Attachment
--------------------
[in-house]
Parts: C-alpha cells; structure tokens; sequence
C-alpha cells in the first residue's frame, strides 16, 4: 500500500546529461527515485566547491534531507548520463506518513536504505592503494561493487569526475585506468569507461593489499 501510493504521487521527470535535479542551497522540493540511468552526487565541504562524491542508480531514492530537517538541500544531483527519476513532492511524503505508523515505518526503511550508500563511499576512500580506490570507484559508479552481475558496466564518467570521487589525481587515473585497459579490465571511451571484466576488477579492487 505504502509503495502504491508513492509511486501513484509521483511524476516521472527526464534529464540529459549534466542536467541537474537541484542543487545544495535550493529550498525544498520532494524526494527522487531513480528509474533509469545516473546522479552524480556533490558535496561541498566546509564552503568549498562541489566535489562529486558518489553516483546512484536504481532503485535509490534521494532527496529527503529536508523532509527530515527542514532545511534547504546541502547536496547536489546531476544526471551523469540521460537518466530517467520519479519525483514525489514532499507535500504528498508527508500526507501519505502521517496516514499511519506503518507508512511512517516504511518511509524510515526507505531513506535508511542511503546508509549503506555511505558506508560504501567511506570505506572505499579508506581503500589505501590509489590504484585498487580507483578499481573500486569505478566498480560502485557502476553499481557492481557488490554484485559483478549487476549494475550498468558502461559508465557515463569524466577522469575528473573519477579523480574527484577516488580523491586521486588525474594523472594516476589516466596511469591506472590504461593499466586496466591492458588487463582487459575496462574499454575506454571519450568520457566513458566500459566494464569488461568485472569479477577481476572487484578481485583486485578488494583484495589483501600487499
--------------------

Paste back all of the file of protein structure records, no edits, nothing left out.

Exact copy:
[in-house]
Parts: C-alpha cells; structure tokens; sequence
C-alpha cells in the first residue's frame, strides 16, 4: 500500500546529461527515485566547491534531507548520463506518513536504505592503494561493487569526475585506468569507461593489499 501510493504521487521527470535535479542551497522540493540511468552526487565541504562524491542508480531514492530537517538541500544531483527519476513532492511524503505508523515505518526503511550508500563511499576512500580506490570507484559508479552481475558496466564518467570521487589525481587515473585497459579490465571511451571484466576488477579492487 505504502509503495502504491508513492509511486501513484509521483511524476516521472527526464534529464540529459549534466542536467541537474537541484542543487545544495535550493529550498525544498520532494524526494527522487531513480528509474533509469545516473546522479552524480556533490558535496561541498566546509564552503568549498562541489566535489562529486558518489553516483546512484536504481532503485535509490534521494532527496529527503529536508523532509527530515527542514532545511534547504546541502547536496547536489546531476544526471551523469540521460537518466530517467520519479519525483514525489514532499507535500504528498508527508500526507501519505502521517496516514499511519506503518507508512511512517516504511518511509524510515526507505531513506535508511542511503546508509549503506555511505558506508560504501567511506570505506572505499579508506581503500589505501590509489590504484585498487580507483578499481573500486569505478566498480560502485557502476553499481557492481557488490554484485559483478549487476549494475550498468558502461559508465557515463569524466577522469575528473573519477579523480574527484577516488580523491586521486588525474594523472594516476589516466596511469591506472590504461593499466586496466591492458588487463582487459575496462574499454575506454571519450568520457566513458566500459566494464569488461568485472569479477577481476572487484578481485583486485578488494583484495589483501600487499